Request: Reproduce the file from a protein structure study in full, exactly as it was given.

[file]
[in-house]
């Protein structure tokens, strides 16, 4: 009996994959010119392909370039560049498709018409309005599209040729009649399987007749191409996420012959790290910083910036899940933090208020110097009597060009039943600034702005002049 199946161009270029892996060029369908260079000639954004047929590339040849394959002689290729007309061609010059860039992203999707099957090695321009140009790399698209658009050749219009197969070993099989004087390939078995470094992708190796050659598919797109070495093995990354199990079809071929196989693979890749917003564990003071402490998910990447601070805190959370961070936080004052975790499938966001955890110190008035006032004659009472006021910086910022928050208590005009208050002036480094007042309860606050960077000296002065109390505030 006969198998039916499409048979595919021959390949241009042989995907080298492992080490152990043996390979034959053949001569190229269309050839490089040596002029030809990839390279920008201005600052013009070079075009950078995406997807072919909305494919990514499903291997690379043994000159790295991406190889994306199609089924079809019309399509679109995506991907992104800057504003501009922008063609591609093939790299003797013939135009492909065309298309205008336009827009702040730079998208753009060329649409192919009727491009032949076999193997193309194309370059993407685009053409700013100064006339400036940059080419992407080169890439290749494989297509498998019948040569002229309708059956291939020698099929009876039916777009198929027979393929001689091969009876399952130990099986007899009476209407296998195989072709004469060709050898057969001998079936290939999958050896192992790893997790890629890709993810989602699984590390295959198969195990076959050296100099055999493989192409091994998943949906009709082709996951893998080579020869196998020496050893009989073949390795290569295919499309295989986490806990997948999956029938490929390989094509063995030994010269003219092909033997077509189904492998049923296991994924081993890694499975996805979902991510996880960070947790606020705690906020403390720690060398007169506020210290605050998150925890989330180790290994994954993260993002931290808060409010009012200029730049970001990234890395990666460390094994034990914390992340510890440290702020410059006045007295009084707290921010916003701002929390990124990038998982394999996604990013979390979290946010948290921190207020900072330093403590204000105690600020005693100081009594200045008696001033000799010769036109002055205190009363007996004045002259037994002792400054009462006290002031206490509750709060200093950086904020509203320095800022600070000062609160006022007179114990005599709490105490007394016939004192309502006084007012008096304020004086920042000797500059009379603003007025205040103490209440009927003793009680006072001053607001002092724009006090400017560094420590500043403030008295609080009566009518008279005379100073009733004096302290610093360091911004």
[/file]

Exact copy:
[in-house]
């Protein structure tokens, strides 16, 4: 009996994959010119392909370039560049498709018409309005599209040729009649399987007749191409996420012959790290910083910036899940933090208020110097009597060009039943600034702005002049 199946161009270029892996060029369908260079000639954004047929590339040849394959002689290729007309061609010059860039992203999707099957090695321009140009790399698209658009050749219009197969070993099989004087390939078995470094992708190796050659598919797109070495093995990354199990079809071929196989693979890749917003564990003071402490998910990447601070805190959370961070936080004052975790499938966001955890110190008035006032004659009472006021910086910022928050208590005009208050002036480094007042309860606050960077000296002065109390505030 006969198998039916499409048979595919021959390949241009042989995907080298492992080490152990043996390979034959053949001569190229269309050839490089040596002029030809990839390279920008201005600052013009070079075009950078995406997807072919909305494919990514499903291997690379043994000159790295991406190889994306199609089924079809019309399509679109995506991907992104800057504003501009922008063609591609093939790299003797013939135009492909065309298309205008336009827009702040730079998208753009060329649409192919009727491009032949076999193997193309194309370059993407685009053409700013100064006339400036940059080419992407080169890439290749494989297509498998019948040569002229309708059956291939020698099929009876039916777009198929027979393929001689091969009876399952130990099986007899009476209407296998195989072709004469060709050898057969001998079936290939999958050896192992790893997790890629890709993810989602699984590390295959198969195990076959050296100099055999493989192409091994998943949906009709082709996951893998080579020869196998020496050893009989073949390795290569295919499309295989986490806990997948999956029938490929390989094509063995030994010269003219092909033997077509189904492998049923296991994924081993890694499975996805979902991510996880960070947790606020705690906020403390720690060398007169506020210290605050998150925890989330180790290994994954993260993002931290808060409010009012200029730049970001990234890395990666460390094994034990914390992340510890440290702020410059006045007295009084707290921010916003701002929390990124990038998982394999996604990013979390979290946010948290921190207020900072330093403590204000105690600020005693100081009594200045008696001033000799010769036109002055205190009363007996004045002259037994002792400054009462006290002031206490509750709060200093950086904020509203320095800022600070000062609160006022007179114990005599709490105490007394016939004192309502006084007012008096304020004086920042000797500059009379603003007025205040103490209440009927003793009680006072001053607001002092724009006090400017560094420590500043403030008295609080009566009518008279005379100073009733004096302290610093360091911004």